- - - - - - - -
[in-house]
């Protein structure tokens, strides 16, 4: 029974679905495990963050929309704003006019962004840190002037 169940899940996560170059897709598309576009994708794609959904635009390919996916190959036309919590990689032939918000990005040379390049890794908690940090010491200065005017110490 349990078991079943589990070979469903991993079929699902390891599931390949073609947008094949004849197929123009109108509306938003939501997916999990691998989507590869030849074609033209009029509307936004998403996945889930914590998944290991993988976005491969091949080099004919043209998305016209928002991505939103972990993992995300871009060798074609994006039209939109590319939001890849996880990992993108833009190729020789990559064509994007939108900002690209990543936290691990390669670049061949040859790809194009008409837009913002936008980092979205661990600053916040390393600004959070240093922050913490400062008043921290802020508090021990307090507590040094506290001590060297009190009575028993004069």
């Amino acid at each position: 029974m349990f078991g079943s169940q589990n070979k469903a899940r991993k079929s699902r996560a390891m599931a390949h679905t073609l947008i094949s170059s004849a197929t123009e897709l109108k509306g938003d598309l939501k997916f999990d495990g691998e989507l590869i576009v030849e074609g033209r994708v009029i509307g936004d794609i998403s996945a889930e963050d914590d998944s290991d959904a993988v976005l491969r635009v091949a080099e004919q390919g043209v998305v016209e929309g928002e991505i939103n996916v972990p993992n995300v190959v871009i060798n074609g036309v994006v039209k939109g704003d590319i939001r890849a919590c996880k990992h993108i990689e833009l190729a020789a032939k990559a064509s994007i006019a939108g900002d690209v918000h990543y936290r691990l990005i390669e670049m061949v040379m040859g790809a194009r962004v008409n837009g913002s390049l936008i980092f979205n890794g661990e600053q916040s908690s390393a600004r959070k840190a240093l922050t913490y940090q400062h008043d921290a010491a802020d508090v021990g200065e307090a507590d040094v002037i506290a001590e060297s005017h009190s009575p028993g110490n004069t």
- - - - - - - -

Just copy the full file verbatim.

[in-house]
């Protein structure tokens, strides 16, 4: 029974679905495990963050929309704003006019962004840190002037 169940899940996560170059897709598309576009994708794609959904635009390919996916190959036309919590990689032939918000990005040379390049890794908690940090010491200065005017110490 349990078991079943589990070979469903991993079929699902390891599931390949073609947008094949004849197929123009109108509306938003939501997916999990691998989507590869030849074609033209009029509307936004998403996945889930914590998944290991993988976005491969091949080099004919043209998305016209928002991505939103972990993992995300871009060798074609994006039209939109590319939001890849996880990992993108833009190729020789990559064509994007939108900002690209990543936290691990390669670049061949040859790809194009008409837009913002936008980092979205661990600053916040390393600004959070240093922050913490400062008043921290802020508090021990307090507590040094506290001590060297009190009575028993004069």
């Amino acid at each position: 029974m349990f078991g079943s169940q589990n070979k469903a899940r991993k079929s699902r996560a390891m599931a390949h679905t073609l947008i094949s170059s004849a197929t123009e897709l109108k509306g938003d598309l939501k997916f999990d495990g691998e989507l590869i576009v030849e074609g033209r994708v009029i509307g936004d794609i998403s996945a889930e963050d914590d998944s290991d959904a993988v976005l491969r635009v091949a080099e004919q390919g043209v998305v016209e929309g928002e991505i939103n996916v972990p993992n995300v190959v871009i060798n074609g036309v994006v039209k939109g704003d590319i939001r890849a919590c996880k990992h993108i990689e833009l190729a020789a032939k990559a064509s994007i006019a939108g900002d690209v918000h990543y936290r691990l990005i390669e670049m061949v040379m040859g790809a194009r962004v008409n837009g913002s390049l936008i980092f979205n890794g661990e600053q916040s908690s390393a600004r959070k840190a240093l922050t913490y940090q400062h008043d921290a010491a802020d508090v021990g200065e307090a507590d040094v002037i506290a001590e060297s005017h009190s009575p028993g110490n004069t």